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While Not A New Tool, Wiretapping Now Used As New Way To Fight Human Trafficking

MGN Online

While Florida’s fight against human trafficking is far from over, officials say one tool is helping combat the modern-slavery practice.

Florida is one of the top states in the nation for calls to the national human trafficking hotline, and Pamela Marsh says it’s growing increasingly difficult to go after human traffickers. Marsh—who’s made combatting human trafficking a priority—is the former U.S. District Attorney for North Florida.

“Many of the human trafficking organizations are following the models of the drug trafficking organizations, and those are sometimes very, very hard to break into,” said Marsh, speaking last week on WFSU's Perspectives. “Human Trafficking, in my opinion, is even harder because the victims of human trafficking are so scared to death by the threats that the traffickers make. So, they aren’t coming forward to say, ‘I’m being abused.’”

So, that’s left state attorneys and law enforcement looking for better ways to take down traffickers. And, while it’s not a new tool, Marsh says wiretapping is now being used to combat human trafficking.

But, she says getting approval for the surveillance technology is not as easy as people might think.

“It’s not just the U.S. Attorney who decides, ‘hey, let’s make more of this investigation and go tap somebody’s phone.’ To get a wiretap under Title III, you have to do a very long affidavit by an agent, who talks about the goings-on that they observed, why they haven’t been able to use other types of law enforcement tools like undercovers or sending in people who they’ve been able to flip, that sometimes, it’s impossible to use those tools and we have to go to something bigger,” Marsh added.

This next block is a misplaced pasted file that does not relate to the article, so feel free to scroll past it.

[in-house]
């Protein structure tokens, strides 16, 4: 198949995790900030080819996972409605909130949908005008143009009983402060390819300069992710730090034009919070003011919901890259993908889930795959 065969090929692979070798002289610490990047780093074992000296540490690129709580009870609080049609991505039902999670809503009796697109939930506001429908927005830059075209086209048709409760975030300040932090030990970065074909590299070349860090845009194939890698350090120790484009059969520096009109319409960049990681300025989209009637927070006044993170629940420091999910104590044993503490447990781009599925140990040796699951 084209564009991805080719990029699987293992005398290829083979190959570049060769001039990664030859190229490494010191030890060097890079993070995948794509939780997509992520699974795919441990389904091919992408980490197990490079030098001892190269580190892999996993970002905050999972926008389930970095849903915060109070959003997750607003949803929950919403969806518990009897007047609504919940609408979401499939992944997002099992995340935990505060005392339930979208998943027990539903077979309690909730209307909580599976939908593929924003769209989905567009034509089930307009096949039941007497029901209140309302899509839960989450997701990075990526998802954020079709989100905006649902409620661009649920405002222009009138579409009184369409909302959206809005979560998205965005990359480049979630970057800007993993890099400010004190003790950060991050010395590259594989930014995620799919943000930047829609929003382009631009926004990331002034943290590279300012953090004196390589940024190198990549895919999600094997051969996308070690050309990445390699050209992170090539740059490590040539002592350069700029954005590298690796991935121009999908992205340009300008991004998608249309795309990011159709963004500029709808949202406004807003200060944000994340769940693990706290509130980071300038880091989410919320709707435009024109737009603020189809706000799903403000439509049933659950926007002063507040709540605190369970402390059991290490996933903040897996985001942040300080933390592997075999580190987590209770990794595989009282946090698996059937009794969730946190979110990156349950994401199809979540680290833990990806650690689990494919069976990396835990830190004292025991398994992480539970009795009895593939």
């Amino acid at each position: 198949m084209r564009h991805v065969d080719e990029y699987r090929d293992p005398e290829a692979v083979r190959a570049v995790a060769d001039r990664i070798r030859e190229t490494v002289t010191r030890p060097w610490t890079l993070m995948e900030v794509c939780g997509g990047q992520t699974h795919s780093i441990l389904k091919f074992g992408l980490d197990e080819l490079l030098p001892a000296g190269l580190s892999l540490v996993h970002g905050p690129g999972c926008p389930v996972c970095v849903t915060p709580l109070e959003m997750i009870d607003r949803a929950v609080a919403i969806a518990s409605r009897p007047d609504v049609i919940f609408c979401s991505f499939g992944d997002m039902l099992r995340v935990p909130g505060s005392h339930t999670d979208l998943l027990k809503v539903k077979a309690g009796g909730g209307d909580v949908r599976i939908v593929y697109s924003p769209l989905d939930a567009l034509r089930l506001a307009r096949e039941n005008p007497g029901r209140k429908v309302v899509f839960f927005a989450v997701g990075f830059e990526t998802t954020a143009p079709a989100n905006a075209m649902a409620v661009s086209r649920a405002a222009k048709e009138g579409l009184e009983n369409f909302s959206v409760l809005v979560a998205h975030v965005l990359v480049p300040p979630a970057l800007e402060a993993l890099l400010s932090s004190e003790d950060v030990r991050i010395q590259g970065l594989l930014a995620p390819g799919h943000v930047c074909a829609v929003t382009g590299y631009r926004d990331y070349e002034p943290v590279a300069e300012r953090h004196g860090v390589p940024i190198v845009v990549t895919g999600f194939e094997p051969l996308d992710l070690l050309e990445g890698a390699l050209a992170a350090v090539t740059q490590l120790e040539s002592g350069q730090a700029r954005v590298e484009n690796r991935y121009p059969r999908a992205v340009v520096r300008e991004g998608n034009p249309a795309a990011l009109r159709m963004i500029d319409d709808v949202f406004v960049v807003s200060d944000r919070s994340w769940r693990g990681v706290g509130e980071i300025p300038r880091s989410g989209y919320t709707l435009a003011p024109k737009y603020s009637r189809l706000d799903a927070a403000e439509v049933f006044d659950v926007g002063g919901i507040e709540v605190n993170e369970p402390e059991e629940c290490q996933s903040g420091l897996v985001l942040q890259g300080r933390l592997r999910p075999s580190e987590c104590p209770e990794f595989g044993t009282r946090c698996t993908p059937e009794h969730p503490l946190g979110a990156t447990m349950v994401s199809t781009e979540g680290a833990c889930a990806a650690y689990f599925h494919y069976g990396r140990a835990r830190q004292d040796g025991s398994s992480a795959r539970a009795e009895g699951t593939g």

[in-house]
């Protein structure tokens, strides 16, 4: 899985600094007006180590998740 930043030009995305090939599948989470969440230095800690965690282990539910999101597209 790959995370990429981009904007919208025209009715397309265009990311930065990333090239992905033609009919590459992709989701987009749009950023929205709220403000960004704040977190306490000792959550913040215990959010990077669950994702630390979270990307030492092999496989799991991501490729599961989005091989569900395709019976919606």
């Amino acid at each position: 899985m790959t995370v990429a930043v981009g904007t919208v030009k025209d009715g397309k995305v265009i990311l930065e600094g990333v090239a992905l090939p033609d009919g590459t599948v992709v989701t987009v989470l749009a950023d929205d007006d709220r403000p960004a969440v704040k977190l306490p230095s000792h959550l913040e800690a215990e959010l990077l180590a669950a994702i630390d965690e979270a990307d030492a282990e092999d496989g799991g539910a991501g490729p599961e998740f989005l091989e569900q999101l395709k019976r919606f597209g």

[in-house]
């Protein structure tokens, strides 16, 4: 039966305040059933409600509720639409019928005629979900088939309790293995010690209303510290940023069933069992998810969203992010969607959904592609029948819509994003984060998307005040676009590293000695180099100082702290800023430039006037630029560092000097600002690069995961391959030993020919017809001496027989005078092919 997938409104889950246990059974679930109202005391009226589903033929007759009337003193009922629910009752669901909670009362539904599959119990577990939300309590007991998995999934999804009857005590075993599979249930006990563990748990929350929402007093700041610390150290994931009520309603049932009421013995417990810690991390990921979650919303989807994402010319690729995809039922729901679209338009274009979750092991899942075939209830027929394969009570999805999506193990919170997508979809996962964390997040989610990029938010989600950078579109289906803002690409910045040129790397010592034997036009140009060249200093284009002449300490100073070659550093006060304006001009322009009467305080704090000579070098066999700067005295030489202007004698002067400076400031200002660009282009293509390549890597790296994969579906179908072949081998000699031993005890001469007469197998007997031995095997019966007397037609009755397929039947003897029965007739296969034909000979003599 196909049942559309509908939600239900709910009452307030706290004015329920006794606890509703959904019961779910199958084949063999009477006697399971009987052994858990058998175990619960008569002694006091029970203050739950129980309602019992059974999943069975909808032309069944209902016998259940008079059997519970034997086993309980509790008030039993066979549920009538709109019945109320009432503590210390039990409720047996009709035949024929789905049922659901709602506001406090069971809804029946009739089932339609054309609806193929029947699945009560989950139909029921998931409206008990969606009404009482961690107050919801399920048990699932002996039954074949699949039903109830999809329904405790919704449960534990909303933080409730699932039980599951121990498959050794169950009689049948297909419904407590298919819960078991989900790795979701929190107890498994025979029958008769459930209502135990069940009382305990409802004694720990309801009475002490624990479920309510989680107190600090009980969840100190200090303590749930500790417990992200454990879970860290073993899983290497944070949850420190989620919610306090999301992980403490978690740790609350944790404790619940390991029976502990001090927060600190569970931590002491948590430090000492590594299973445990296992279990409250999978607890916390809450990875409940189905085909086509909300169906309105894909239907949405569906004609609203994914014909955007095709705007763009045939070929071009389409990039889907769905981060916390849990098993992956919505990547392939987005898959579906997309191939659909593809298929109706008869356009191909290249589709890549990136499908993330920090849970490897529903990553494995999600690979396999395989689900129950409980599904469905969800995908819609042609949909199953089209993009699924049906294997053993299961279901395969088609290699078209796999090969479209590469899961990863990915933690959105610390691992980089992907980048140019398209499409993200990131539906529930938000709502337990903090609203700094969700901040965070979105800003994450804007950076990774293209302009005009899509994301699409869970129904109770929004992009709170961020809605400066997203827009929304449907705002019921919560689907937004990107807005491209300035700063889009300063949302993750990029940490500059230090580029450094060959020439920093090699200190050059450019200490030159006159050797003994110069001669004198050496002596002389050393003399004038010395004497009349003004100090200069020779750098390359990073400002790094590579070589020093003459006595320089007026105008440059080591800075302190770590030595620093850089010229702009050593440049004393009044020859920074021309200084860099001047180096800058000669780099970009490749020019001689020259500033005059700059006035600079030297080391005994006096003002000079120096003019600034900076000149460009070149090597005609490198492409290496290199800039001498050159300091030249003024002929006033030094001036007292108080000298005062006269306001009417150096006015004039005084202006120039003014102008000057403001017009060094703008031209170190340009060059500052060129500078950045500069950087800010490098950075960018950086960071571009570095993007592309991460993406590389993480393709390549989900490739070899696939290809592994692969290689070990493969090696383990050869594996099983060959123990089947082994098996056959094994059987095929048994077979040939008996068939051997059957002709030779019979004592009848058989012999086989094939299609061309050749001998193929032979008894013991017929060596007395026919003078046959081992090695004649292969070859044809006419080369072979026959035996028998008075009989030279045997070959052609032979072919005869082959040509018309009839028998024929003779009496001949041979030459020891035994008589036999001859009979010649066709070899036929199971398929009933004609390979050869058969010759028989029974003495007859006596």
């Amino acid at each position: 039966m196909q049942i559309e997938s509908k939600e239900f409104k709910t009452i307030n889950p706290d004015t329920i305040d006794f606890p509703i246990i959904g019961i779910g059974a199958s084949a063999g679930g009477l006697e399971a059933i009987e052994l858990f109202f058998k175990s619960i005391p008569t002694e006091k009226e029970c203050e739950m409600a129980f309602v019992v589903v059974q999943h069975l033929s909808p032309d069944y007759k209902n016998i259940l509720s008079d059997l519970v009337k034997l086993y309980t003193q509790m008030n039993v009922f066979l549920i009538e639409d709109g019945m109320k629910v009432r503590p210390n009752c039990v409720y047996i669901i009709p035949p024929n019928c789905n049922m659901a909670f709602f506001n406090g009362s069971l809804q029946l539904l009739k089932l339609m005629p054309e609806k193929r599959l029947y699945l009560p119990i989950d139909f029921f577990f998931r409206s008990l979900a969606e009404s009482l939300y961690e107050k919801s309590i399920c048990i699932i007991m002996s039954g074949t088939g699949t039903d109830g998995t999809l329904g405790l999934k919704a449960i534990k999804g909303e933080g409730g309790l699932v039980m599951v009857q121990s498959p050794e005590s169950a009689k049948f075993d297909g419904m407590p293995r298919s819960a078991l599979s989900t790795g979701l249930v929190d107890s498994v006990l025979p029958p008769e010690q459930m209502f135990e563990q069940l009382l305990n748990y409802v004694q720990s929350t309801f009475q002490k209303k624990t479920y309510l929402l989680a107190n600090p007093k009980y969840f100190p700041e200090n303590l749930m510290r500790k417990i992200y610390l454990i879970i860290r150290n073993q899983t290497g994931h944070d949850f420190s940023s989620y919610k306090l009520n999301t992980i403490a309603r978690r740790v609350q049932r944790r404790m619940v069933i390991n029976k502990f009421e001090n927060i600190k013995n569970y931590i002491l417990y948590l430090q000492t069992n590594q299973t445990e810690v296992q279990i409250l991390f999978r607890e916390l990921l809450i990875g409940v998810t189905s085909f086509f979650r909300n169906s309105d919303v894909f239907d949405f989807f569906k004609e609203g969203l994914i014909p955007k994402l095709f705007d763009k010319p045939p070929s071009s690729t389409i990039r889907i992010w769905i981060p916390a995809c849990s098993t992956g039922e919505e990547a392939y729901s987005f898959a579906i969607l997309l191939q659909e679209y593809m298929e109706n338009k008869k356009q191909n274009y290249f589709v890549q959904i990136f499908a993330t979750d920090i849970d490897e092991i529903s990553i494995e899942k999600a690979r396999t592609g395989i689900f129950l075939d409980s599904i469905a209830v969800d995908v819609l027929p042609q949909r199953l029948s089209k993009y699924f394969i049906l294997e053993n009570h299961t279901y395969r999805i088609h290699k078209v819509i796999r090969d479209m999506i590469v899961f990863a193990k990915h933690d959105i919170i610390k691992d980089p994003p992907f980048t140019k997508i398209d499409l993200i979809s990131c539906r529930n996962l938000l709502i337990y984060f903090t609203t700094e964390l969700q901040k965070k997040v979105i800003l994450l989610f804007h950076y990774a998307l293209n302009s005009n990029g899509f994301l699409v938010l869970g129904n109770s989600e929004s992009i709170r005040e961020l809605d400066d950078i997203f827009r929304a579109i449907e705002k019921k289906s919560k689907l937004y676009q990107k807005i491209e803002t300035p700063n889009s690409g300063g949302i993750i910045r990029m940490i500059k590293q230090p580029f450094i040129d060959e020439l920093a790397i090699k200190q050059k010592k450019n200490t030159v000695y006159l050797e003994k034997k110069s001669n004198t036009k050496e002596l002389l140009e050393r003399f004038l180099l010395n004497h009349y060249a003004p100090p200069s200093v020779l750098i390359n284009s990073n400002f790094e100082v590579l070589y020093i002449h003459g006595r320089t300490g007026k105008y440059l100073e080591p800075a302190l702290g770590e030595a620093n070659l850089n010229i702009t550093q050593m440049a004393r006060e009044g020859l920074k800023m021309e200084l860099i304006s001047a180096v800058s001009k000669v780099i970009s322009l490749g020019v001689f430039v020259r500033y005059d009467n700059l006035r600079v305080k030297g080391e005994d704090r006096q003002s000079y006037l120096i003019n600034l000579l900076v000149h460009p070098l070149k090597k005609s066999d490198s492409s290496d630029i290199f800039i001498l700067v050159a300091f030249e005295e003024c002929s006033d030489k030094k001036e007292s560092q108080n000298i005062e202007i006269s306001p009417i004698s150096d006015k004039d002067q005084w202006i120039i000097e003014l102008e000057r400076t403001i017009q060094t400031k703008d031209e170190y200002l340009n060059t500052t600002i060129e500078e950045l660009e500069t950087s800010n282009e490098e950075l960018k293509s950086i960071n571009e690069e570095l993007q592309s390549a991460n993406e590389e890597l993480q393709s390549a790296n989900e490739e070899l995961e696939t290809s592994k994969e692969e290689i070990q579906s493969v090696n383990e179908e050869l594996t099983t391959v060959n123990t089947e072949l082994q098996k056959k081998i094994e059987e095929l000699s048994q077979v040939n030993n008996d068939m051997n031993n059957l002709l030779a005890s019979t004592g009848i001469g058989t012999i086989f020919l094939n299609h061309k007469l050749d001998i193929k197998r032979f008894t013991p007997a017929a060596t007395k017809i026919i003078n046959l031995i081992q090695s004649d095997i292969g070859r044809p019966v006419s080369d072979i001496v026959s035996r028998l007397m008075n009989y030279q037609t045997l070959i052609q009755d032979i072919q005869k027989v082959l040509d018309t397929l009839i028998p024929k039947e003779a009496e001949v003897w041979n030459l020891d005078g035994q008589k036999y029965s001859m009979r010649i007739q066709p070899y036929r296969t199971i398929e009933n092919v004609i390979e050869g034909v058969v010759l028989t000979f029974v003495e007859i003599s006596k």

And, then, Marsh says the process gets even longer because a judge has to get involved.

“They have to prove in this affidavit to a court, to a judge, this is a last resort, otherwise we don’t get these bad guys. And, so, the court will look at a long application for a wiretap. And, if the wiretap has been granted by the court, then the prosecutor and the agent are required to do 10-day reports for the duration of the wiretap. Usually, 30 days to start is the limit. So, it’s not something that can be done easily on the fly,” she continued.

Meanwhile, in addition to human trafficking cases, Marsh says wiretapping is now used to combat white collar crimes as well.

For more news updates, follow Sascha Cordner on Twitter: @SaschaCordner.

Sascha Cordner has more than ten years of public radio experience. It includes working at NPR member station WUFT-FM in Gainesville for several years. She's worked in both radio and TV, serving in various capacities as a reporter, producer and anchor. She's also a graduate of the University of Florida with a bachelor's degree in telecommunications. She is the recipient of 15 awards from the Associated Press, Society of Professional Journalists (SPJ), and Edward R. Murrow. Her award-winning stories include her coverage on the infamous “Dozier School for Boys” and a feature titled "Male Breast Cancer: Lost in the Sea of Pink." Currently, Sascha serves as the host and producer of local and state news content for the afternoon news program "All Things Considered" at WFSU. Sascha primarily covers criminal justice and social services issues. When she's not reporting, Sascha likes catching up on her favorite TV shows, singing and reading. Follow Sascha Cordner on Twitter:@SaschaCordner.